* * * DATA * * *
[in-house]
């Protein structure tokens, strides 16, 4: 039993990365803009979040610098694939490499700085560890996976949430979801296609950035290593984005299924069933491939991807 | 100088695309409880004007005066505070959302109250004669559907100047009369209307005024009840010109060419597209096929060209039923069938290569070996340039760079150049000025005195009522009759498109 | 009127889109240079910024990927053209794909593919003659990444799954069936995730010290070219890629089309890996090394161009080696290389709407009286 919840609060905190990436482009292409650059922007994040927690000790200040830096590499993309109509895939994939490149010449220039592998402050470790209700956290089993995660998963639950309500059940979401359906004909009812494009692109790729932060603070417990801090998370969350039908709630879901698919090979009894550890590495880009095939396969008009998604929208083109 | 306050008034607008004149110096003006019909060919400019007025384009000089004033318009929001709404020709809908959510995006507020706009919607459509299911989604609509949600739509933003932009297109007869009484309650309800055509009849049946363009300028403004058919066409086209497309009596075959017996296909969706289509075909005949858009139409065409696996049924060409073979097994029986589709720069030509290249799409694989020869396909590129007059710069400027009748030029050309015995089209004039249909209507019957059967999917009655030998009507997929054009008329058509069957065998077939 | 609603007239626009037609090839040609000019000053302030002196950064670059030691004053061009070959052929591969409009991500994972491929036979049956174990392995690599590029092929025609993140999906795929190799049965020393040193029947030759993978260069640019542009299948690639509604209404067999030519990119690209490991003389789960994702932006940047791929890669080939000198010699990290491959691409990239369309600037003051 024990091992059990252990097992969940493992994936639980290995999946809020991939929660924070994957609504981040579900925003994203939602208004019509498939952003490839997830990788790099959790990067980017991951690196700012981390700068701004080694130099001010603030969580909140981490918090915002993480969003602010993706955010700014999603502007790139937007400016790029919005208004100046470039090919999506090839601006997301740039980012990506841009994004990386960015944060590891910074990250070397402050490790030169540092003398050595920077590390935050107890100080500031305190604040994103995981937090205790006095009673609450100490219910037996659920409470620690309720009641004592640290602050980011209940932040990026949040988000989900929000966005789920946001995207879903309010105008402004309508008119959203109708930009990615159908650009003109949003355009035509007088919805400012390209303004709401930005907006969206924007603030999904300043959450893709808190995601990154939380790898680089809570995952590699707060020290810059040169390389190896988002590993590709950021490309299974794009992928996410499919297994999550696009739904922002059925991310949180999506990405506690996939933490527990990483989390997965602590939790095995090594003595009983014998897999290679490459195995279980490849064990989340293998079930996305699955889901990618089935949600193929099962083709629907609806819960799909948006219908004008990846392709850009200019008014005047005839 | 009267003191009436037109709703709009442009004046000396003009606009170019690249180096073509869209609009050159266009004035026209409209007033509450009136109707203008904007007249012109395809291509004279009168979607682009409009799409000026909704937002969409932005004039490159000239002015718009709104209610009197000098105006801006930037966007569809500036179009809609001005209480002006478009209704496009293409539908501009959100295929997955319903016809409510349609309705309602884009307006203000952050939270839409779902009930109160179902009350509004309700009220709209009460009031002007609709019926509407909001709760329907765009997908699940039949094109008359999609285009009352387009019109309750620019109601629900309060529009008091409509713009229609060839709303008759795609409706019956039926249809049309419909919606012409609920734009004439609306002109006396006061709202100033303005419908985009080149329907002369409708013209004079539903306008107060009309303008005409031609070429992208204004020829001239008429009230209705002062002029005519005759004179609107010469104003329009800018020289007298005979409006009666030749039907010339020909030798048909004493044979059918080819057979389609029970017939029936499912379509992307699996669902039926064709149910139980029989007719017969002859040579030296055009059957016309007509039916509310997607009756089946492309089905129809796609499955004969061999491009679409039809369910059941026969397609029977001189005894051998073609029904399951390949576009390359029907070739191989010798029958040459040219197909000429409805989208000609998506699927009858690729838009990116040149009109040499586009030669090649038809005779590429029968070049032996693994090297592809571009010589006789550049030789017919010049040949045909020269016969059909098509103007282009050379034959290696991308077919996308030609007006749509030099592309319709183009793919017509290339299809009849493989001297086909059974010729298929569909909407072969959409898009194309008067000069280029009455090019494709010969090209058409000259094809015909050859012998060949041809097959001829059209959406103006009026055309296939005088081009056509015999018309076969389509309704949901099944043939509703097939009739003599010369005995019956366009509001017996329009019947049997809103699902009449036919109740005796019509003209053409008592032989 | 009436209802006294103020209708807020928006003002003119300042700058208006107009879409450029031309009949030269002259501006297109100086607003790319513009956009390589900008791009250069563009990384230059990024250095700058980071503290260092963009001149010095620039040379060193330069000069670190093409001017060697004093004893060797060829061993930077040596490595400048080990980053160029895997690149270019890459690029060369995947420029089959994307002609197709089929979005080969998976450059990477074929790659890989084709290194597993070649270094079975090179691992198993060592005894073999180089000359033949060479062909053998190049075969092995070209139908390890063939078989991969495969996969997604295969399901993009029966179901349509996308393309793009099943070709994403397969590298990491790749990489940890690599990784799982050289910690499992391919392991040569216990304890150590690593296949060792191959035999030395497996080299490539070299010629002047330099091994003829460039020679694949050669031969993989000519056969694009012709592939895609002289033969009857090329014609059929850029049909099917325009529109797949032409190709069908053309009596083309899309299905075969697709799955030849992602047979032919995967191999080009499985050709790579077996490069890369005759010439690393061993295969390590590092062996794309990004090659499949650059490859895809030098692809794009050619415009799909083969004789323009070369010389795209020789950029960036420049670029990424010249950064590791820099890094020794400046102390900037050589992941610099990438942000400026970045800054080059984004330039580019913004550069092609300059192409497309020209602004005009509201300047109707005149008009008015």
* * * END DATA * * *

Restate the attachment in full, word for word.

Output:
[in-house]
């Protein structure tokens, strides 16, 4: 039993990365803009979040610098694939490499700085560890996976949430979801296609950035290593984005299924069933491939991807 | 100088695309409880004007005066505070959302109250004669559907100047009369209307005024009840010109060419597209096929060209039923069938290569070996340039760079150049000025005195009522009759498109 | 009127889109240079910024990927053209794909593919003659990444799954069936995730010290070219890629089309890996090394161009080696290389709407009286 919840609060905190990436482009292409650059922007994040927690000790200040830096590499993309109509895939994939490149010449220039592998402050470790209700956290089993995660998963639950309500059940979401359906004909009812494009692109790729932060603070417990801090998370969350039908709630879901698919090979009894550890590495880009095939396969008009998604929208083109 | 306050008034607008004149110096003006019909060919400019007025384009000089004033318009929001709404020709809908959510995006507020706009919607459509299911989604609509949600739509933003932009297109007869009484309650309800055509009849049946363009300028403004058919066409086209497309009596075959017996296909969706289509075909005949858009139409065409696996049924060409073979097994029986589709720069030509290249799409694989020869396909590129007059710069400027009748030029050309015995089209004039249909209507019957059967999917009655030998009507997929054009008329058509069957065998077939 | 609603007239626009037609090839040609000019000053302030002196950064670059030691004053061009070959052929591969409009991500994972491929036979049956174990392995690599590029092929025609993140999906795929190799049965020393040193029947030759993978260069640019542009299948690639509604209404067999030519990119690209490991003389789960994702932006940047791929890669080939000198010699990290491959691409990239369309600037003051 024990091992059990252990097992969940493992994936639980290995999946809020991939929660924070994957609504981040579900925003994203939602208004019509498939952003490839997830990788790099959790990067980017991951690196700012981390700068701004080694130099001010603030969580909140981490918090915002993480969003602010993706955010700014999603502007790139937007400016790029919005208004100046470039090919999506090839601006997301740039980012990506841009994004990386960015944060590891910074990250070397402050490790030169540092003398050595920077590390935050107890100080500031305190604040994103995981937090205790006095009673609450100490219910037996659920409470620690309720009641004592640290602050980011209940932040990026949040988000989900929000966005789920946001995207879903309010105008402004309508008119959203109708930009990615159908650009003109949003355009035509007088919805400012390209303004709401930005907006969206924007603030999904300043959450893709808190995601990154939380790898680089809570995952590699707060020290810059040169390389190896988002590993590709950021490309299974794009992928996410499919297994999550696009739904922002059925991310949180999506990405506690996939933490527990990483989390997965602590939790095995090594003595009983014998897999290679490459195995279980490849064990989340293998079930996305699955889901990618089935949600193929099962083709629907609806819960799909948006219908004008990846392709850009200019008014005047005839 | 009267003191009436037109709703709009442009004046000396003009606009170019690249180096073509869209609009050159266009004035026209409209007033509450009136109707203008904007007249012109395809291509004279009168979607682009409009799409000026909704937002969409932005004039490159000239002015718009709104209610009197000098105006801006930037966007569809500036179009809609001005209480002006478009209704496009293409539908501009959100295929997955319903016809409510349609309705309602884009307006203000952050939270839409779902009930109160179902009350509004309700009220709209009460009031002007609709019926509407909001709760329907765009997908699940039949094109008359999609285009009352387009019109309750620019109601629900309060529009008091409509713009229609060839709303008759795609409706019956039926249809049309419909919606012409609920734009004439609306002109006396006061709202100033303005419908985009080149329907002369409708013209004079539903306008107060009309303008005409031609070429992208204004020829001239008429009230209705002062002029005519005759004179609107010469104003329009800018020289007298005979409006009666030749039907010339020909030798048909004493044979059918080819057979389609029970017939029936499912379509992307699996669902039926064709149910139980029989007719017969002859040579030296055009059957016309007509039916509310997607009756089946492309089905129809796609499955004969061999491009679409039809369910059941026969397609029977001189005894051998073609029904399951390949576009390359029907070739191989010798029958040459040219197909000429409805989208000609998506699927009858690729838009990116040149009109040499586009030669090649038809005779590429029968070049032996693994090297592809571009010589006789550049030789017919010049040949045909020269016969059909098509103007282009050379034959290696991308077919996308030609007006749509030099592309319709183009793919017509290339299809009849493989001297086909059974010729298929569909909407072969959409898009194309008067000069280029009455090019494709010969090209058409000259094809015909050859012998060949041809097959001829059209959406103006009026055309296939005088081009056509015999018309076969389509309704949901099944043939509703097939009739003599010369005995019956366009509001017996329009019947049997809103699902009449036919109740005796019509003209053409008592032989 | 009436209802006294103020209708807020928006003002003119300042700058208006107009879409450029031309009949030269002259501006297109100086607003790319513009956009390589900008791009250069563009990384230059990024250095700058980071503290260092963009001149010095620039040379060193330069000069670190093409001017060697004093004893060797060829061993930077040596490595400048080990980053160029895997690149270019890459690029060369995947420029089959994307002609197709089929979005080969998976450059990477074929790659890989084709290194597993070649270094079975090179691992198993060592005894073999180089000359033949060479062909053998190049075969092995070209139908390890063939078989991969495969996969997604295969399901993009029966179901349509996308393309793009099943070709994403397969590298990491790749990489940890690599990784799982050289910690499992391919392991040569216990304890150590690593296949060792191959035999030395497996080299490539070299010629002047330099091994003829460039020679694949050669031969993989000519056969694009012709592939895609002289033969009857090329014609059929850029049909099917325009529109797949032409190709069908053309009596083309899309299905075969697709799955030849992602047979032919995967191999080009499985050709790579077996490069890369005759010439690393061993295969390590590092062996794309990004090659499949650059490859895809030098692809794009050619415009799909083969004789323009070369010389795209020789950029960036420049670029990424010249950064590791820099890094020794400046102390900037050589992941610099990438942000400026970045800054080059984004330039580019913004550069092609300059192409497309020209602004005009509201300047109707005149008009008015």